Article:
In the digital age, connection has never been easier — or harder. Everything about the “Before” trilogy should be a little off-putting. The idea of a stranger asking me to get off the train with them in a foreign country sounds terrifying … But here I am rooting for Céline and Jesse to get together and stay together all throughout the films. Maybe I’m nostalgic for a simpler time (1995) when Tinder didn’t exist and hookup culture didn’t ravage college campuses. 

When it comes to physical intimacy, I’ve seen (and read) it all. Despite my own lack of a love life, I’m a self-proclaimed romance expert due to my extensive romcom and romance novel knowledge. I mean, I started reading Wattpad and Nicholas Sparks books at the ripe age of 12, and my love for the romance genre has only grown since then. What can I say, Emily Henry is my queen. Romance novels take up a lot of space on my bookshelf and in my head. Like the films in the “Before” trilogy, they’re comforting and a source of escapism.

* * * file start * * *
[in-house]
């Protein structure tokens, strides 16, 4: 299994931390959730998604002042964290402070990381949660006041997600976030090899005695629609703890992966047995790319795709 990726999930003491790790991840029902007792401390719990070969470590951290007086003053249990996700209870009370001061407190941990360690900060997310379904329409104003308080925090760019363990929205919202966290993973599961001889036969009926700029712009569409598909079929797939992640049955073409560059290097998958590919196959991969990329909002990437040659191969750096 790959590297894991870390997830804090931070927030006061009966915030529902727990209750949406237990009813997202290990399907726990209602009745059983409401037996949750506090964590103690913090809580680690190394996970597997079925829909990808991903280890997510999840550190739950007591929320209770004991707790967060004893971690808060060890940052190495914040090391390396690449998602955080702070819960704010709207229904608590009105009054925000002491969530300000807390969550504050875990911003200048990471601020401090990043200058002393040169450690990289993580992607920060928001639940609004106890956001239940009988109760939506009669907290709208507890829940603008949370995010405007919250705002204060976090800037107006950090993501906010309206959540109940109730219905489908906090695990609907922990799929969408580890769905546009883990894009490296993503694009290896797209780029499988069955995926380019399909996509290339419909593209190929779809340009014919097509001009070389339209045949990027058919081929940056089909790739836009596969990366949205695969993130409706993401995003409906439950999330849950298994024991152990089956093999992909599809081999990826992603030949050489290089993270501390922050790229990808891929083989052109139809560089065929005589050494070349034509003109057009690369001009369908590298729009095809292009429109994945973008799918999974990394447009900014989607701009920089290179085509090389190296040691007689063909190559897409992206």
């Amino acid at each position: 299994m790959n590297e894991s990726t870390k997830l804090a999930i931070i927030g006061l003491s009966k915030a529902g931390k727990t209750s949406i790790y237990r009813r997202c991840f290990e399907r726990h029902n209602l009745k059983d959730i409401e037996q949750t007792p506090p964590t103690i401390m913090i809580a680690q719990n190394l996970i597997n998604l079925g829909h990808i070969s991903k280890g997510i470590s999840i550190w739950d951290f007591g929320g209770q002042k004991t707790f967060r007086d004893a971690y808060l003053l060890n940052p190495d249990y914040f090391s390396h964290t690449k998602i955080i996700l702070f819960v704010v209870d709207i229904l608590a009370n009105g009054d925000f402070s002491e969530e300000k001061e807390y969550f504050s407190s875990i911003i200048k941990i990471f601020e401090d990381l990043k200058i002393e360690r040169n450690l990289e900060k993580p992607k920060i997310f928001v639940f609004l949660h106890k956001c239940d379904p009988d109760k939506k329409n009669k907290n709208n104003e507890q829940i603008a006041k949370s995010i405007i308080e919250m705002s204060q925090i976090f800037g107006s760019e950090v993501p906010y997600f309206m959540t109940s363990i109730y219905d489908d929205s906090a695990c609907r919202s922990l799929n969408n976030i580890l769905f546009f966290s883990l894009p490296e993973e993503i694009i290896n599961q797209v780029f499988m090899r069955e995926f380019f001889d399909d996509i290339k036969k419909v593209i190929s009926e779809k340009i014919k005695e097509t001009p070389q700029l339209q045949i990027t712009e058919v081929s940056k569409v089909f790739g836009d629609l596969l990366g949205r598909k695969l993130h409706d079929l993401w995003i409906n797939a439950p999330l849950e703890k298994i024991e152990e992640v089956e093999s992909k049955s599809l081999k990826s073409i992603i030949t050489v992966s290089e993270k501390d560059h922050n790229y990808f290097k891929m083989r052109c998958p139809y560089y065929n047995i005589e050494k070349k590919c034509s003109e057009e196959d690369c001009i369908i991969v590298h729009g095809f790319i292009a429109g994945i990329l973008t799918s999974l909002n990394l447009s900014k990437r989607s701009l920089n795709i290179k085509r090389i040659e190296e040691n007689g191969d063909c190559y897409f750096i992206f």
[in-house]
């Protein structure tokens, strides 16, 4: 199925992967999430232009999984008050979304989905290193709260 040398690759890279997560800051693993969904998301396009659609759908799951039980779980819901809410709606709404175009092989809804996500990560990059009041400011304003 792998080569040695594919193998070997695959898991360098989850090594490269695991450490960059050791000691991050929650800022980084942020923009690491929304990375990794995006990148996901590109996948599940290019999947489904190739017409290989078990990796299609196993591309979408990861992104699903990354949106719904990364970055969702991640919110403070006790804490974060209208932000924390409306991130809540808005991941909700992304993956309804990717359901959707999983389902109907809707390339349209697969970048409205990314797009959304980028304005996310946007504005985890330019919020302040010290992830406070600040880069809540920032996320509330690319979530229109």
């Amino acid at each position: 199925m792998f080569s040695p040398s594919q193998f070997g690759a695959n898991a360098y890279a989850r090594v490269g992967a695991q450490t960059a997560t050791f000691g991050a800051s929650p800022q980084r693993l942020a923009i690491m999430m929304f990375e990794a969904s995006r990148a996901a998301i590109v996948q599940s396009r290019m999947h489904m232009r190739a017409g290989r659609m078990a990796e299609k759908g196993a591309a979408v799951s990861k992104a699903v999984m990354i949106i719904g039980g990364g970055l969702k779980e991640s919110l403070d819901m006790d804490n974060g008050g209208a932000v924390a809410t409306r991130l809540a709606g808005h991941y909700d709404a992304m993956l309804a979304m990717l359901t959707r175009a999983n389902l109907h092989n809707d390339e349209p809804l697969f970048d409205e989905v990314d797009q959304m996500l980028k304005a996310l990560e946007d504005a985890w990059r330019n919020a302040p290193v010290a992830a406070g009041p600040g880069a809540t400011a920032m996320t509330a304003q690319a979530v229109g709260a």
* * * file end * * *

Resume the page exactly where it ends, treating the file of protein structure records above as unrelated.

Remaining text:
There’s something about two people, walking around and making conversation that is so fascinating to me. The picturesque filming locations only enhance my fascination. These films have very little plot to them but a lot of dialogue — it’s what makes the films memorable and enjoyable. But mostly, it’s the little things that make up these films. It’s the fact that Céline and Jesse talk about everything and nothing. It’s when Jesse goes to wipe the hair out of ​​Céline’s face in the first film, or when ​​Céline attempts to do the same in the second film. It’s the way they continue to gravitate toward each other, years later.

Céline and Jesse’s relationship is certainly idealistic, at least in the first two films. In “Before Sunrise,” Jesse even admits to feeling like he’s in a “dream world” — the “real” world doesn’t exist in the time the two spend together. The characters are so self-aware, it’s almost ironic. Even in the trilogy’s design, “Before Midnight” is the first film to have relevant side characters with names and their own stories — the trilogy is unmistakably Céline and Jesse’s story through and through. 

The “Before” trilogy isn’t the “Most Realistic Story About Love” and it’s not the “Greatest Trilogy of All Time,” but it may have one of the dreamiest, shimmering love stories of all time. And I, for one, am grateful for it.

Books Beat Editor Ava Seaman can be reached at